This is the BGP default table and the forwarding table on an edge node before failure. For each prefix, we have eBGP northbound to the Leafs.

This is the BGP table and forwarding table for the Inter-SR VRF before failure. The prefixes are learned via VRF import from local BGP default table (with weight 32765) and iBGP SR peer. As paths with higher weights are preferred, the VRF imported routes are placed into the RIB for Inter-SR VRF.

Now let’s bring down the eBGP adjacency with the Leaf switches by shutting down the neighborship.

The BGP table and RIB for the default VRF will not have any prefixes from the Leafs.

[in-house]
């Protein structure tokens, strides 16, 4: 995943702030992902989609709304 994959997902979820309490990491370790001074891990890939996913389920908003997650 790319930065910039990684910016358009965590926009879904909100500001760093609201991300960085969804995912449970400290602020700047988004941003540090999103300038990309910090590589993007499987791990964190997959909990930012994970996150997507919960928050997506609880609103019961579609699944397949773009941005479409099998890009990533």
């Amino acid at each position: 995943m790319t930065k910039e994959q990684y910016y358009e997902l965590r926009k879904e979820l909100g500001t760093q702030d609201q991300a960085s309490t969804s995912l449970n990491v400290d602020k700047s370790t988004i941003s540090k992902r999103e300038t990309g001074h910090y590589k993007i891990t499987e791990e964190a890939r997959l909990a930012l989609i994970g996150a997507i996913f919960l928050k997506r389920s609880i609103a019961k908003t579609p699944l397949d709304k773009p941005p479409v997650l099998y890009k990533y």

Inter-SR VRF will update it’s BGP table with the next-hop pointing to the peer SR.

Now the Edge Control plane will program the edge forwarding table with prefixes from the Inter-SR VRF.

  • Partial / Assymetric failure

If the failure is partial or assymetric where not all, but just few prefixes are missing, the edge control plane programs the forwarding table with the missing prefixes taken from the Inter-SR VRF BGP table.

To simulate a partial failure, let’s apply a route-map on the BGP neighbor statement on the Leaf to filter out a 172.16.20.0/24 prefix.

The prefix won’t appear in the BGP default VRF table and the edge control plane picks it up from the Inter-SR VRF table and updates the forwarding table.

The route is now accessible via the iBGP SR peer.

I hope the article was informative.

Thanks for reading